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Was artillery as intense during battles as tv and movies about world war 2 suggest?

Discussion in 'Counter-Battery Fire' started by OpanaPointer, Feb 1, 2022.

  1. OpanaPointer

    OpanaPointer I Point at Opana Staff Member Patron   WW2|ORG Editor

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    Most of the shells fired were to keep the enemy down or make them run. "A Bridge Too Far" has a good rolling barrage. The first rounds fall short of the treeline held by the Germans. Each succeeding shell came closer and closer to the trees. When the Germans knew the next round would fall directly on their lines some of them ran, some stayed alert and some just went to the bottom of their holes and sucked their thumbs. You have to live it to fully understand. About fifty years ago I came to understand that a young man with a radio can be quite deadly.
     
  2. harolds

    harolds Member

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    While machine guns were the big killers in WW1, artillery and mortars were caused the most casualties in WW2. The Japanese had artillery too and if they could keep it from being destroyed by our preparatory fires and air attacks , then they shot back at US/Allied forces until their ammo ran out. One of the big jobs of artillery is to destroy the enemy's artillery (counter-battery fire). Most infantry attacks and even infantry/armor attacks can be broken up and/or stopped by arty concentrations so counter-battery fire was of great importance.

    One of the biggest mistakes made by the Allies, especially in Italy, was to have these huge concentrations of artillery and air strikes, but then not attacking immediately afterwards. This gave the Germans time to reorganize their defences.
     
  3. firstf1abn

    firstf1abn Member

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    Pretty tough to know what you "felt." How can that be measured? If something can't be measured, how can it be compared to something else that you also lack data on? Having an opinion is fine; asking others to help you resolve inner struggles is not.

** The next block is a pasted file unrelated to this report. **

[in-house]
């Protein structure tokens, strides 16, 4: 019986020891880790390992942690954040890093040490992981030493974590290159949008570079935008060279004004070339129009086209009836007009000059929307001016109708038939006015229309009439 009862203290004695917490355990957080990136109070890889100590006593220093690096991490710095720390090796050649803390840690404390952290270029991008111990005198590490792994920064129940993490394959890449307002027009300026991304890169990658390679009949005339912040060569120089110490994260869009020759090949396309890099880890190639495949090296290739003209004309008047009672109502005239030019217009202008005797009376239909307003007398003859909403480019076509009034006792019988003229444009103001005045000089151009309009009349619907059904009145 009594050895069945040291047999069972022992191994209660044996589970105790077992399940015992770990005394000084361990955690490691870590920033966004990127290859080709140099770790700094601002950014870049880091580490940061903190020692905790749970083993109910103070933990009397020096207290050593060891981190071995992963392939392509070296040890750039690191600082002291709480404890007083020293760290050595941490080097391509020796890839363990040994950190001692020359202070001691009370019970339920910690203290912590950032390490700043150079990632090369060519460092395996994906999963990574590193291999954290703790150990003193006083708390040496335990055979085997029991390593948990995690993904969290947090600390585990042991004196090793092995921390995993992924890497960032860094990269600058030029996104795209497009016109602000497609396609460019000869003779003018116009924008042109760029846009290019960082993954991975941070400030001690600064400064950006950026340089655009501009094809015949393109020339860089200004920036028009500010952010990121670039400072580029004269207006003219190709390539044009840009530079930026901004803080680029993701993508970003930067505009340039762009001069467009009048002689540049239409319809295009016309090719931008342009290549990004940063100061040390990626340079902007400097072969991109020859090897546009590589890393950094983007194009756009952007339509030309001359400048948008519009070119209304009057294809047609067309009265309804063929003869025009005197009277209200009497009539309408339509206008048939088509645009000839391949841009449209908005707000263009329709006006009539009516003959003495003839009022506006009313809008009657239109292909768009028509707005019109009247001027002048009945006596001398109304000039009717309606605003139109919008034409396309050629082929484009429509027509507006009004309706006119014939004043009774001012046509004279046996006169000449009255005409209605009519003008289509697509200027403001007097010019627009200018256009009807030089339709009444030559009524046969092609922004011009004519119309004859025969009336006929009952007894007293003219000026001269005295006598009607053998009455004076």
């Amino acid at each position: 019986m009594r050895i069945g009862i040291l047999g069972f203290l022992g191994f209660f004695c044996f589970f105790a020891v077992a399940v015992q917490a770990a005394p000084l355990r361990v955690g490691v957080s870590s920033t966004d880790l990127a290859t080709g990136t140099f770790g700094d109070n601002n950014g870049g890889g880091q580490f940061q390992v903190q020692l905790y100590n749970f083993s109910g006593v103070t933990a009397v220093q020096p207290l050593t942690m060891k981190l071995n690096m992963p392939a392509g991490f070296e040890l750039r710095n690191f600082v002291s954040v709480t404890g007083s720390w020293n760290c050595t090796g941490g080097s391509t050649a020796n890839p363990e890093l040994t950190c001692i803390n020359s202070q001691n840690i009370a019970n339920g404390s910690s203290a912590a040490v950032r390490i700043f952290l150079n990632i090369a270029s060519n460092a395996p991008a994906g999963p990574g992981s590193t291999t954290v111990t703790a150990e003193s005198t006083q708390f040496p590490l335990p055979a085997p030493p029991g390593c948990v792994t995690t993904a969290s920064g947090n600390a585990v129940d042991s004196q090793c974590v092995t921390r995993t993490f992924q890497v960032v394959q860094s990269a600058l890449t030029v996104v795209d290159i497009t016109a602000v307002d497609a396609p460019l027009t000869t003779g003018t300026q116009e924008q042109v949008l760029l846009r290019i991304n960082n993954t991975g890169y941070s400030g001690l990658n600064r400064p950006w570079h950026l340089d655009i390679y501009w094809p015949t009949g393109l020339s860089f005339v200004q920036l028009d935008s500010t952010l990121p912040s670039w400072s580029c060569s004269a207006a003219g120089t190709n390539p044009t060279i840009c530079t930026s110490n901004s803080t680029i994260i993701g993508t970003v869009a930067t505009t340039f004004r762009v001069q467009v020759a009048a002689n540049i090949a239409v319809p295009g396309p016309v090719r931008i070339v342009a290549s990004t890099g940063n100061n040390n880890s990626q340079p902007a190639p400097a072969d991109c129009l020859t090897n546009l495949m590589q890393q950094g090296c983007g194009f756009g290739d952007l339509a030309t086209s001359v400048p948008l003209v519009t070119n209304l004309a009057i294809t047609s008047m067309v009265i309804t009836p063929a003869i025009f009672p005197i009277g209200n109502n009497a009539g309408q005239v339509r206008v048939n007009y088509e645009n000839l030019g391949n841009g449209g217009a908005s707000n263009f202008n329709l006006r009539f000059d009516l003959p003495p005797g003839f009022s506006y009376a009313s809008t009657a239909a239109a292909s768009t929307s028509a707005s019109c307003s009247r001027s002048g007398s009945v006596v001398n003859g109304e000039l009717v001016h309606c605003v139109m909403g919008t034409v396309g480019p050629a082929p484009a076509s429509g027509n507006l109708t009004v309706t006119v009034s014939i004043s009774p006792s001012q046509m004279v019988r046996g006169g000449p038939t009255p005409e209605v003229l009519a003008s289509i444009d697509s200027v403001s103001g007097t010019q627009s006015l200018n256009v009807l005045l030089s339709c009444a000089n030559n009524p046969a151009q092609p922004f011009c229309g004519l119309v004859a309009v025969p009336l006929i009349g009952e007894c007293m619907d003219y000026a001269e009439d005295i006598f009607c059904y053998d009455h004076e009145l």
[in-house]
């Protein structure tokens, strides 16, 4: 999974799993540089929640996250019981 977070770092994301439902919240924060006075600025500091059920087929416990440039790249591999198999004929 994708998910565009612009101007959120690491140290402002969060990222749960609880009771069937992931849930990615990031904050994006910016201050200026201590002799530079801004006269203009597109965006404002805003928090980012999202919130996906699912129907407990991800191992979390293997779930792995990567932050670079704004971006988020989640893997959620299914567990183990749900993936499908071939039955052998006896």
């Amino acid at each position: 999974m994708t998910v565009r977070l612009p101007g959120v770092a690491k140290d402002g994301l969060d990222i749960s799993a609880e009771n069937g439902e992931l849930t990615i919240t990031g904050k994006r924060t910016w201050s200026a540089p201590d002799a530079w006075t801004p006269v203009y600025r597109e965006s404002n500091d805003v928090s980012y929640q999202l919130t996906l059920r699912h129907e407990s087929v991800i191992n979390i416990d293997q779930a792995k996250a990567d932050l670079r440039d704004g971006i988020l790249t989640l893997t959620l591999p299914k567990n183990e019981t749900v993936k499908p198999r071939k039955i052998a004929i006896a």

4. USMCPrice

    USMCPrice Idiot at Large

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    In real life there is almost nothing worse than being under IDF (indirect fire), much of that is related to the fact that you really can't do anything but hunker down and pray you don't get hit. It is also drummed into your head that 75% of casualties are due to fragmentation weapons.

    As for series "The Pacific", the biggest barrage is the one in episode two at Guadalcanal. In real life the Japanese came down the slot and bombarded the Marines for an hour and 23 minutes with two battleships, a light cruiser and nine destroyers. 973 14" (356mm) shells were fired. To put that in perspective US light mortars are 60mm, heavy mortars 81mm, standard field artillery 105mm and heavy 155mm, each shell weighed 1378 lbs! That is the action depicted and was the worst of the bombardments, but there were others where cruisers and/or destroyers bombarded the perimeter with thousands of 8" (actually 7.9in 200mm, 277lb shells) and 4.7" (120mm, 45lb shell) shells at different times.
     
  5. OpanaPointer

    OpanaPointer I Point at Opana Staff Member Patron   WW2|ORG Editor

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    Iwo got a few love taps too.
     
  6. Carronade

    Carronade Ace

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    Small point, the Japanese used 20cm/7.9" guns on ships in the 1920s but upgraded to 203mm/8", the largest caliber permitted under the Washington treaty for cruisers or aircraft carriers. This allowed them to increase shell weight from 242 to 277lb. The new guns were designated 20cm Type 2. By the outbreak of the Pacific war, the only
    ships still carrying Type 1 were Akagi and Kaga; apparently they realized that maximizing gunpower on carriers was not a priority.

    Older destroyers like the Kamikaze or Mutsuki classes carried 4.7" guns, but frontline fleet destroyers like the Fubuki or Kagero had 5".

    I doubt the folks on the receiving end appreciated the difference!
     
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  7. USMCPrice

    USMCPrice Idiot at Large